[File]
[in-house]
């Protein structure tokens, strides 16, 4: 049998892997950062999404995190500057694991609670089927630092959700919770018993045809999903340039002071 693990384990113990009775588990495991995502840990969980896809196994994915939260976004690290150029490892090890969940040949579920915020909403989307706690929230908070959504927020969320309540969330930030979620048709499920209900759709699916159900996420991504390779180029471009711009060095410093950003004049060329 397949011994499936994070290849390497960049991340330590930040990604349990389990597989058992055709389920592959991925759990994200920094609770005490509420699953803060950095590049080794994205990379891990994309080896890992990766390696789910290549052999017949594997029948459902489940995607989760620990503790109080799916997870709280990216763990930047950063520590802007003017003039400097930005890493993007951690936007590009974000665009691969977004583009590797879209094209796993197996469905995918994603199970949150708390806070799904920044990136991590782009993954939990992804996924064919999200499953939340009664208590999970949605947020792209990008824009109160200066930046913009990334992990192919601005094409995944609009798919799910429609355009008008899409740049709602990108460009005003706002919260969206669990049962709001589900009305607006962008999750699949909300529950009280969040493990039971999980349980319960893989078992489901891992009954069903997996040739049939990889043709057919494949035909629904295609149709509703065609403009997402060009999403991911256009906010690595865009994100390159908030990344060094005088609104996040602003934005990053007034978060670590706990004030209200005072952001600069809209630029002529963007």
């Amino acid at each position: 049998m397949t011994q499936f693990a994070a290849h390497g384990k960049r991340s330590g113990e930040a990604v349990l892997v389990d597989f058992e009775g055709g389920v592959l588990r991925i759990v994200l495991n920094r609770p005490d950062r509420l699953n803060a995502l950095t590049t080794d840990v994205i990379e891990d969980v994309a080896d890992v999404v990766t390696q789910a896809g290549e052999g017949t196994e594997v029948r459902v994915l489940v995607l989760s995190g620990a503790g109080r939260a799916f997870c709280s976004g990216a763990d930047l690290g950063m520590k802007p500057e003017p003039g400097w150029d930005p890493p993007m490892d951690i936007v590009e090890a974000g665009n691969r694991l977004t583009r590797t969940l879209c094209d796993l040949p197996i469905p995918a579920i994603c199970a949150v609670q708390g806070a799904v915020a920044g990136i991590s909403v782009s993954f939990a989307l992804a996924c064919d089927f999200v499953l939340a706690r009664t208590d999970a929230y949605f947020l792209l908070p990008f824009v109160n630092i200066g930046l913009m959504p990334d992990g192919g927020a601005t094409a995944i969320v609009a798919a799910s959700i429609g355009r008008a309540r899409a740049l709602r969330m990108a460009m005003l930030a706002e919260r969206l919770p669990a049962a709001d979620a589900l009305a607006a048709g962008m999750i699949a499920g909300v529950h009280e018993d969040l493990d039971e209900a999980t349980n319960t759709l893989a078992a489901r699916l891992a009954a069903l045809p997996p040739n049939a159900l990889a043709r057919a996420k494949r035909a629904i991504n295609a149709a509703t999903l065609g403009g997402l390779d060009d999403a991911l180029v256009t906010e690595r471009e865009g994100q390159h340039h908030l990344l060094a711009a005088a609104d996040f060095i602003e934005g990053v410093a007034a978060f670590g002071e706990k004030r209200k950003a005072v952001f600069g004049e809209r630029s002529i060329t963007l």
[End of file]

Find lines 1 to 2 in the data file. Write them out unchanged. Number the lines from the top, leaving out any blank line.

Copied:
[in-house]
């Protein structure tokens, strides 16, 4: 049998892997950062999404995190500057694991609670089927630092959700919770018993045809999903340039002071 693990384990113990009775588990495991995502840990969980896809196994994915939260976004690290150029490892090890969940040949579920915020909403989307706690929230908070959504927020969320309540969330930030979620048709499920209900759709699916159900996420991504390779180029471009711009060095410093950003004049060329 397949011994499936994070290849390497960049991340330590930040990604349990389990597989058992055709389920592959991925759990994200920094609770005490509420699953803060950095590049080794994205990379891990994309080896890992990766390696789910290549052999017949594997029948459902489940995607989760620990503790109080799916997870709280990216763990930047950063520590802007003017003039400097930005890493993007951690936007590009974000665009691969977004583009590797879209094209796993197996469905995918994603199970949150708390806070799904920044990136991590782009993954939990992804996924064919999200499953939340009664208590999970949605947020792209990008824009109160200066930046913009990334992990192919601005094409995944609009798919799910429609355009008008899409740049709602990108460009005003706002919260969206669990049962709001589900009305607006962008999750699949909300529950009280969040493990039971999980349980319960893989078992489901891992009954069903997996040739049939990889043709057919494949035909629904295609149709509703065609403009997402060009999403991911256009906010690595865009994100390159908030990344060094005088609104996040602003934005990053007034978060670590706990004030209200005072952001600069809209630029002529963007």